Reader 2 Writer

“If you don’t have time to read, you don’t have the time (or the tools) to write. Simple as that.”

Stephen King

Often students want to know what they should do to become a better writer.  There is a universally accepted and very simple answer: read more.  However, I tell students that they should start reading like a writer.  What does that mean?  It means that when you read, you want to start to reverse engineer what you are reading. You’ll want to notice word length and choice, sentence length, rhetorical devices, style. One of my favorite examples of style can be found in letters.

Here are two letters.  The first is a letter from the singer Frank Sinatra to Mike Royko of the Chicago Sun-Times in 1976.  It seems that Frank did a concert in Chicago, and just a few blocks away from the hotel Frank was staying at an elderly woman was mugged.   Apparently, Frank was blamed because somehow most of the CPD was hanging out at Frank’s hotel.  The letter is Frank’s response to Mike Royko’s article.

You will notice from the letter that Frank retains the New Jersey style of speech in his writing.  His very first sentence is a very New Jersey, “I don’t know you.” You will notice that Frank writes the way he speaks.  He doesn’t use fancy words.  He doesn’t use fancy sentences.  He does like to use metaphors.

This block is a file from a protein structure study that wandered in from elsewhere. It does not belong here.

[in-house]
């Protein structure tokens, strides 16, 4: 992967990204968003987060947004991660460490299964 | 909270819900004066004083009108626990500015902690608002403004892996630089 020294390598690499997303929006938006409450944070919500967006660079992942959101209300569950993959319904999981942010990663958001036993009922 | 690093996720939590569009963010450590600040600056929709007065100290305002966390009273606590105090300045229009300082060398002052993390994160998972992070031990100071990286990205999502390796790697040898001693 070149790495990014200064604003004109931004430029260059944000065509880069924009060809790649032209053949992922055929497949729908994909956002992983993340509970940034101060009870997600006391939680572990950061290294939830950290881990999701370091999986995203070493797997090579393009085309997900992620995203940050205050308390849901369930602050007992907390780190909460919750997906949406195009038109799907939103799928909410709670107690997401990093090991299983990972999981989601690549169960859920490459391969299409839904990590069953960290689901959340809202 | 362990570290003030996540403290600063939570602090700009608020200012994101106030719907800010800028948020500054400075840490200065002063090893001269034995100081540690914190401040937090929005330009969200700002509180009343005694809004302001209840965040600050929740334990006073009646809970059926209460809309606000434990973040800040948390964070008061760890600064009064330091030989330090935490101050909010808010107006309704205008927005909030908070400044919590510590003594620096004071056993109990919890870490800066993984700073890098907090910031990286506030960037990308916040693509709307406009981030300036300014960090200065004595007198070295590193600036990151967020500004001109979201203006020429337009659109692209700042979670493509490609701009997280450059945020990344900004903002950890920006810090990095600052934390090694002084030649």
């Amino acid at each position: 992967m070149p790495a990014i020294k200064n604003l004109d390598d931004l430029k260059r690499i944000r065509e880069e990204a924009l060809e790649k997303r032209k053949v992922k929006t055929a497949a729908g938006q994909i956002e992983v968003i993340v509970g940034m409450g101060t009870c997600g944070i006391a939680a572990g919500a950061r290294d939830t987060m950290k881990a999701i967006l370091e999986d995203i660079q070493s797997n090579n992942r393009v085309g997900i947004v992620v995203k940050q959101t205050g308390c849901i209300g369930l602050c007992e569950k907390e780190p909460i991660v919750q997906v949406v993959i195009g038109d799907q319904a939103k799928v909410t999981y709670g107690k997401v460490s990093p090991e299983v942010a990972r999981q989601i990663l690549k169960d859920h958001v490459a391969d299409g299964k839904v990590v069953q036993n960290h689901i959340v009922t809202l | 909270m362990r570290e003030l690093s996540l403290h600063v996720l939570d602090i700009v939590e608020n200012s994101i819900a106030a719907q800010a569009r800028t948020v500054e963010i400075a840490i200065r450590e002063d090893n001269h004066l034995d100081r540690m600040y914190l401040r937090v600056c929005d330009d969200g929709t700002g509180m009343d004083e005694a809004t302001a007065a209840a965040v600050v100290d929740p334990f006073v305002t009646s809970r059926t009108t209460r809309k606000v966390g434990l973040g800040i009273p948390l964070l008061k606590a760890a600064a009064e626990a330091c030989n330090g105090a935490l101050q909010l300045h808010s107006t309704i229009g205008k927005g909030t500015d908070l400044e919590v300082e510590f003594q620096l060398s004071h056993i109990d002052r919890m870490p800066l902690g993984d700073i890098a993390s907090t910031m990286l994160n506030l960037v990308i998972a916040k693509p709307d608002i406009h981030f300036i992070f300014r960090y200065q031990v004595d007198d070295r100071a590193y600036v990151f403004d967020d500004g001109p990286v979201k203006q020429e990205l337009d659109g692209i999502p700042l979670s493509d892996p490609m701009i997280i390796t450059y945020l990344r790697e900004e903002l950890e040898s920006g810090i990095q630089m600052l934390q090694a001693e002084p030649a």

The second letter is a letter from legendary rocker Nick Cave to MTV where he declines and MTV nomination.  You can read the letter or you can hear Nick himself read it.

Two very different letters, both effective in their own way.  These are the types of writing you need to read. You discover these types of writings, by reading, by experiencing the world.  I discovered the Frank Sinatra letter watching Antiques Roadshow: an original copy with Frank’s signature was worth $18,000.  Nick’s letter was in my Youtube feed because I had been listening to two of Nick’s songs, “The Mercy Seat”  and “Red Right Hand.”

Let’s move on.  I decided to create a very small and partial list of books and websites that offer some good reading.

  1. The Bible at https://www.kingjamesbibleonline.org/.  Yep, that’s right.  The Bible has some pretty amazing, beautiful, and highly stylistic writing.  People have been arguing over it for a long time, and it has been translated and interpreted over and over again.  The stories are both tragic and hopeful.  Take the story of David and Goliath.  It’s a story of class-warfare, literally.  David is a rock thrower.  Goliath is an armored soldier.  Only the rich could afford to armor themselves.
  2. The Declaration of Independence and the Constitution.
  3. The New Yorker at https://www.newyorker.com/ is famous for it’s great writing.  My favorite essay from the New Yorker is The Checklist by Dr Atul Gawande at https://www.newyorker.com/magazine/2007/12/10/the-checklist
  4. The Economist at https://www.economist.com/.  I especially like the Obituaries.  Here are some of my favorites: Norman Borlaug, Nadia Popova, and Conchita Citron.
  5. The Correspondent at https://thecorrespondent.com/  at The Correspondent my favorite author is Rutger Bregman.
  6. Medium at https://medium.com/ now Medium doesn’t have the quality that the other publications do, but it is massive and even students can contribute to Medium.

You can find more great essays and readings here:
https://learningengineer.com/lrn/2019/05/08/my-favorite-essays/

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